Mon, 03/27/2017 - 22:20

Patricia W. Elliott's picture
Posted by Patricia W. Elliott on January 30, 2017
Sun and Province need their own clear identities — and better editing. Photo courtesy of Phillip Jeffrey/CC BY-NC-ND 2.0.

Sun and Province need their own clear identities — and better editing. Photo courtesy of Phillip Jeffrey/CC BY-NC-ND 2.0.

By Darren Atwater for The Tyee

During a short visit to my hometown of Vancouver, I did something most Vancouverites rarely do — I read the two daily papers, the Sun and the Province.

These two papers were once unusual in Canada in that they were both owned by the same company, with combined back offices but adversarial newsrooms. However, last year the papers’ latest owner, Postmedia, combined the two newsrooms with one editor-in-chief, a scheme that was replicated in three other cities where the corporation owns two papers.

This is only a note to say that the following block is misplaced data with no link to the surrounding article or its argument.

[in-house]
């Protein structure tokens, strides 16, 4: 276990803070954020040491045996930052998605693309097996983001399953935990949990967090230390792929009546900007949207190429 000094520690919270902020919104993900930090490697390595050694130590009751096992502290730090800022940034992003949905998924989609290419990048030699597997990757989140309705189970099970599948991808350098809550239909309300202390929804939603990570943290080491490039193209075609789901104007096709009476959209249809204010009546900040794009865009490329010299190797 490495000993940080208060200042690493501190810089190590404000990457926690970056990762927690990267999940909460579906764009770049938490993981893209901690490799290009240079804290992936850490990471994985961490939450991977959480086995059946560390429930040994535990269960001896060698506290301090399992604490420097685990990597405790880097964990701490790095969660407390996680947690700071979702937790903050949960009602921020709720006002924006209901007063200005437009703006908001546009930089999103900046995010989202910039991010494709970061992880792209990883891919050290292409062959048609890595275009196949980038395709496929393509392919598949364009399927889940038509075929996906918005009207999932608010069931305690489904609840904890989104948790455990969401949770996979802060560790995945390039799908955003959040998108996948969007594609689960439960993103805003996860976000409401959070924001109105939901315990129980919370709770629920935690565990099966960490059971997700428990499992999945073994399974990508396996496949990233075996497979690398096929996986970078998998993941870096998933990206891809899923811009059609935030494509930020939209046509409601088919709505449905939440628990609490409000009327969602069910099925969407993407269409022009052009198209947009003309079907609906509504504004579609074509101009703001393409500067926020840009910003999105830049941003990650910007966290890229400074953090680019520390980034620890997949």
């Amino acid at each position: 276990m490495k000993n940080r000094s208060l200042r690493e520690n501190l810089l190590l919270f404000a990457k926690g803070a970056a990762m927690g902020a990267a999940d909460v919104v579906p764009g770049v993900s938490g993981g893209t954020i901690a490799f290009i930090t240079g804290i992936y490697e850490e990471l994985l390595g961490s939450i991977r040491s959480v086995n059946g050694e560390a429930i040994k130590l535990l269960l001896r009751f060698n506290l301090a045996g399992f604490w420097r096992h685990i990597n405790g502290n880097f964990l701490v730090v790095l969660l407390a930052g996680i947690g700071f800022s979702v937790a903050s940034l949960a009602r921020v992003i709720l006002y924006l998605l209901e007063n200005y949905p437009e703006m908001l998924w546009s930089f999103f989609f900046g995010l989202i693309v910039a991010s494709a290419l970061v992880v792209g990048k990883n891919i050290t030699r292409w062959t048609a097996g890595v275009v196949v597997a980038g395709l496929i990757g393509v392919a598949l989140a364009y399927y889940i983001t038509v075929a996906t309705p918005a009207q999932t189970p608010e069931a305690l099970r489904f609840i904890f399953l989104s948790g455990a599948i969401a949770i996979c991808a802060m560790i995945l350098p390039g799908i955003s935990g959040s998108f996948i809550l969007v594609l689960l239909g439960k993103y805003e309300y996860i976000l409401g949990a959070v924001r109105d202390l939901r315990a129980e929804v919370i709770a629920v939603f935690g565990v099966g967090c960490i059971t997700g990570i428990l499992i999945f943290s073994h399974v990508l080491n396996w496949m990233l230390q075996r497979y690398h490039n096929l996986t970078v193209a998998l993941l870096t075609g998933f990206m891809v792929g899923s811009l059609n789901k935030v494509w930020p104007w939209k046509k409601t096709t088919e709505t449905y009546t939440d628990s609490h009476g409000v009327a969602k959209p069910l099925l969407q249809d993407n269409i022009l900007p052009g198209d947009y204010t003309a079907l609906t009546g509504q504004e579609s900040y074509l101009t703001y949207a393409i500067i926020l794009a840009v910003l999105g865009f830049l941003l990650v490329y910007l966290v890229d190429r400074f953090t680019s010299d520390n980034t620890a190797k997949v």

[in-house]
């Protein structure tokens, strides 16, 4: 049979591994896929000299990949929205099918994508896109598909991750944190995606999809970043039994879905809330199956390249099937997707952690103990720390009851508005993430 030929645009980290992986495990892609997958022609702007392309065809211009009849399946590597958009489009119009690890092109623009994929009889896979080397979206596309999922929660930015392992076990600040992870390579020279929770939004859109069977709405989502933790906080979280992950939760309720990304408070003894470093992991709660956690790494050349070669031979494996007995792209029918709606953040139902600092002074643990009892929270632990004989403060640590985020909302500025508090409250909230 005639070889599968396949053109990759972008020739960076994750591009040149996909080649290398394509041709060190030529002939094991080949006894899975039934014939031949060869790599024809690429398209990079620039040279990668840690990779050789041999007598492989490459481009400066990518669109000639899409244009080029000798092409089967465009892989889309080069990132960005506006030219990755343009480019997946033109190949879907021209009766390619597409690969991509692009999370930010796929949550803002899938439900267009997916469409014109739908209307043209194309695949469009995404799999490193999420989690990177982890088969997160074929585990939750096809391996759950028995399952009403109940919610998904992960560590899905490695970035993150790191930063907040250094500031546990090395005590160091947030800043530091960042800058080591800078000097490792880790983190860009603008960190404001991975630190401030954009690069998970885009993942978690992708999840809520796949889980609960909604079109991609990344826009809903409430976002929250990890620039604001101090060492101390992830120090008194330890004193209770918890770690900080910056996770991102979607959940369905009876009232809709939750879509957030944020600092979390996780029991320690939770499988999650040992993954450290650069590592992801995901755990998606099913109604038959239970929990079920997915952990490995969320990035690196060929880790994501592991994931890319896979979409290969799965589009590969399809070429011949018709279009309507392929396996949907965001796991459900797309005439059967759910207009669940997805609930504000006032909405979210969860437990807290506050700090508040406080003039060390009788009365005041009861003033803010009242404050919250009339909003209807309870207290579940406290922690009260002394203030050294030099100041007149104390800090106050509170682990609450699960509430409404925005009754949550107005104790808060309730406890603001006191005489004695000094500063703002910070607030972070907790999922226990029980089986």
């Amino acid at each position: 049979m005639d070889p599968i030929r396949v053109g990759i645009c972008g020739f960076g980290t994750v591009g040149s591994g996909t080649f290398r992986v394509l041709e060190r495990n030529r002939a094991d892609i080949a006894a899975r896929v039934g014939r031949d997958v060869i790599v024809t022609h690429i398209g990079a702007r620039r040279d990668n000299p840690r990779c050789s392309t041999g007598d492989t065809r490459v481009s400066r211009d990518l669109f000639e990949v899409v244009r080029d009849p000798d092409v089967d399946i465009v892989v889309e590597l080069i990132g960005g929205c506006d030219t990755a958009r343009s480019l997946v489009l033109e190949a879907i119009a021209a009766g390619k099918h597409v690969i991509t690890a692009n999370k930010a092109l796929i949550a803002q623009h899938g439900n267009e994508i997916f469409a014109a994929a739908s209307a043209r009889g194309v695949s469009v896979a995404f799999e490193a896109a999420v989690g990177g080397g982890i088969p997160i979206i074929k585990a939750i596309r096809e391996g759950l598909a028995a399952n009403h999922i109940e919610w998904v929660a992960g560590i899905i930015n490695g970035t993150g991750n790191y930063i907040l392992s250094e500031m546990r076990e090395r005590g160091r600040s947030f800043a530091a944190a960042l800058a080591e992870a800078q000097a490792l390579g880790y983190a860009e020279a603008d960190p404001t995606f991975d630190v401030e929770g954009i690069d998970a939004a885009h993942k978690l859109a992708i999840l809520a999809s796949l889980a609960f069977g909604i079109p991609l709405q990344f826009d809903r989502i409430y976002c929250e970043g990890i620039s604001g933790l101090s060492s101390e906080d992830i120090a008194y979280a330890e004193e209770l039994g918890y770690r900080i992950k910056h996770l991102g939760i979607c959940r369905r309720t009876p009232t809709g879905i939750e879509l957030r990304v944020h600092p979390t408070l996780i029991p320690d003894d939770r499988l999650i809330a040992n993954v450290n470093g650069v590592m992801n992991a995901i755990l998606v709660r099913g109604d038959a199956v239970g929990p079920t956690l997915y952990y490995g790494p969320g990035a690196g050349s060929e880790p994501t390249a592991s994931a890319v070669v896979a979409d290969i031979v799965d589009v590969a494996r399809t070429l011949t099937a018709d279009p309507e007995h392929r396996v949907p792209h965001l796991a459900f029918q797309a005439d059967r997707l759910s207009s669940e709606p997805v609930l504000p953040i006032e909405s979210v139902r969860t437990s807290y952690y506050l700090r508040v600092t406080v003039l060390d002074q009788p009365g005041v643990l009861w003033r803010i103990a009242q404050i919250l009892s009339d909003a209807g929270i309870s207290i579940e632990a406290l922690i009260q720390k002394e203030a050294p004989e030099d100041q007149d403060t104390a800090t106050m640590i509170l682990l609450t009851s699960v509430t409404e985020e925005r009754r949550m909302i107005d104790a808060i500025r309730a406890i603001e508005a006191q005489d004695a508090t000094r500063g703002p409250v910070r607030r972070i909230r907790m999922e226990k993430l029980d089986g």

Sure, we all like the idea of daily newspapers battling it out every day, with hard-bitten journalists exposing corruption in pages printed by ink-stained craftspeople in the press hall and delivered by bright-eyed paper carriers to eager citizens.

Except that’s fantasy now. Delivery is by adults in cars, printing is by low-bid third-party printers, and the hard-bitten journalists have mostly taken their buy-outs.

Unlike many people, I’m not opposed to the combined newsroom. Combining the newsrooms was an opportunity to finally create two distinctive papers, assign stories based on the best person for the job and distinguish them by editing and by story focus. But rather than re-invent themselves, the Sun and the Province chose to create two newspapers that are essentially the same. Same articles, same bylines. No difference in point of view.

J-Source and ProjetJ are publications of the Canadian Journalism Project, a venture among post-secondary journalism schools and programs across Canada, led by Ryerson University, Université Laval and Carleton University and supported by a group of donors.